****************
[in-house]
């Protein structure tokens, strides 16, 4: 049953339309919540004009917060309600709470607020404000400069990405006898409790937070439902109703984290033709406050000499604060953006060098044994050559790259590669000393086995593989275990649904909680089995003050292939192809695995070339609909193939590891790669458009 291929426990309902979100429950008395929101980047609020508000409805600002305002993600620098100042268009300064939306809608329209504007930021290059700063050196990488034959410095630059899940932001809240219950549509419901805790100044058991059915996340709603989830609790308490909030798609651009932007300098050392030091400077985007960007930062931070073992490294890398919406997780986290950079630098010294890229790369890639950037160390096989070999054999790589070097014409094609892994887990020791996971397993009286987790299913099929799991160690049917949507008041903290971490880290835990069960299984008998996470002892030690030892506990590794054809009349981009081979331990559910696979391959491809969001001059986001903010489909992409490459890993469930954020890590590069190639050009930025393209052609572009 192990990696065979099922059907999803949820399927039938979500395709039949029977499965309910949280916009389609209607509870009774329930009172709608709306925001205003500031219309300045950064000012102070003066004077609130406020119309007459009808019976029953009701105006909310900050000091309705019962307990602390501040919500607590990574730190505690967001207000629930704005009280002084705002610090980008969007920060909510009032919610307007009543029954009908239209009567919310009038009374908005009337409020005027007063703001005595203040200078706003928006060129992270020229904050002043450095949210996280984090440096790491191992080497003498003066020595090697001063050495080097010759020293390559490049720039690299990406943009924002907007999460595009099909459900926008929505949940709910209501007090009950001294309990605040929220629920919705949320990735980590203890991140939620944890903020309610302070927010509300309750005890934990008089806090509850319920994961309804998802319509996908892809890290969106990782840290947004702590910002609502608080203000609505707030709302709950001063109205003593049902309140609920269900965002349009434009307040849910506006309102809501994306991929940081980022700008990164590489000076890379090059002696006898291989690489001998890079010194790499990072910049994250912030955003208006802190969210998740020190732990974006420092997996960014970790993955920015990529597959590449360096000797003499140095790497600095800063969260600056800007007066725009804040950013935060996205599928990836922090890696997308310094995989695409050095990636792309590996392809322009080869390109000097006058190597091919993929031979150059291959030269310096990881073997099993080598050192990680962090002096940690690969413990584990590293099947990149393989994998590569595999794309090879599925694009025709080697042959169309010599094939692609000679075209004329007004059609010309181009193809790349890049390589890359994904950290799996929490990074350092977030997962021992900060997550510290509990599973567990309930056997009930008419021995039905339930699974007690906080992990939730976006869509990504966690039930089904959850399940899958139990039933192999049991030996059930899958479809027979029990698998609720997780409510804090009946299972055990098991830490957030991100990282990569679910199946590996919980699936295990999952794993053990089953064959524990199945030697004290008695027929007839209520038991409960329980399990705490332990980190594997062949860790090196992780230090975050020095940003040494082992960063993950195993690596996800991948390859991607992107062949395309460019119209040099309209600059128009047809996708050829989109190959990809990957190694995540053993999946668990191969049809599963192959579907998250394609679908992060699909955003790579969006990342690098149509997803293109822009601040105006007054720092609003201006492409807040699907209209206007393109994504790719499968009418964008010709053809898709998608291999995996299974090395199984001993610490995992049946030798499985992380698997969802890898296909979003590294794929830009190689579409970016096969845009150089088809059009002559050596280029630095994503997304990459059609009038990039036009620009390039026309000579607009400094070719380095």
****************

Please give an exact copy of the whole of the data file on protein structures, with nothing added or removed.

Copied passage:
[in-house]
């Protein structure tokens, strides 16, 4: 049953339309919540004009917060309600709470607020404000400069990405006898409790937070439902109703984290033709406050000499604060953006060098044994050559790259590669000393086995593989275990649904909680089995003050292939192809695995070339609909193939590891790669458009 291929426990309902979100429950008395929101980047609020508000409805600002305002993600620098100042268009300064939306809608329209504007930021290059700063050196990488034959410095630059899940932001809240219950549509419901805790100044058991059915996340709603989830609790308490909030798609651009932007300098050392030091400077985007960007930062931070073992490294890398919406997780986290950079630098010294890229790369890639950037160390096989070999054999790589070097014409094609892994887990020791996971397993009286987790299913099929799991160690049917949507008041903290971490880290835990069960299984008998996470002892030690030892506990590794054809009349981009081979331990559910696979391959491809969001001059986001903010489909992409490459890993469930954020890590590069190639050009930025393209052609572009 192990990696065979099922059907999803949820399927039938979500395709039949029977499965309910949280916009389609209607509870009774329930009172709608709306925001205003500031219309300045950064000012102070003066004077609130406020119309007459009808019976029953009701105006909310900050000091309705019962307990602390501040919500607590990574730190505690967001207000629930704005009280002084705002610090980008969007920060909510009032919610307007009543029954009908239209009567919310009038009374908005009337409020005027007063703001005595203040200078706003928006060129992270020229904050002043450095949210996280984090440096790491191992080497003498003066020595090697001063050495080097010759020293390559490049720039690299990406943009924002907007999460595009099909459900926008929505949940709910209501007090009950001294309990605040929220629920919705949320990735980590203890991140939620944890903020309610302070927010509300309750005890934990008089806090509850319920994961309804998802319509996908892809890290969106990782840290947004702590910002609502608080203000609505707030709302709950001063109205003593049902309140609920269900965002349009434009307040849910506006309102809501994306991929940081980022700008990164590489000076890379090059002696006898291989690489001998890079010194790499990072910049994250912030955003208006802190969210998740020190732990974006420092997996960014970790993955920015990529597959590449360096000797003499140095790497600095800063969260600056800007007066725009804040950013935060996205599928990836922090890696997308310094995989695409050095990636792309590996392809322009080869390109000097006058190597091919993929031979150059291959030269310096990881073997099993080598050192990680962090002096940690690969413990584990590293099947990149393989994998590569595999794309090879599925694009025709080697042959169309010599094939692609000679075209004329007004059609010309181009193809790349890049390589890359994904950290799996929490990074350092977030997962021992900060997550510290509990599973567990309930056997009930008419021995039905339930699974007690906080992990939730976006869509990504966690039930089904959850399940899958139990039933192999049991030996059930899958479809027979029990698998609720997780409510804090009946299972055990098991830490957030991100990282990569679910199946590996919980699936295990999952794993053990089953064959524990199945030697004290008695027929007839209520038991409960329980399990705490332990980190594997062949860790090196992780230090975050020095940003040494082992960063993950195993690596996800991948390859991607992107062949395309460019119209040099309209600059128009047809996708050829989109190959990809990957190694995540053993999946668990191969049809599963192959579907998250394609679908992060699909955003790579969006990342690098149509997803293109822009601040105006007054720092609003201006492409807040699907209209206007393109994504790719499968009418964008010709053809898709998608291999995996299974090395199984001993610490995992049946030798499985992380698997969802890898296909979003590294794929830009190689579409970016096969845009150089088809059009002559050596280029630095994503997304990459059609009038990039036009620009390039026309000579607009400094070719380095």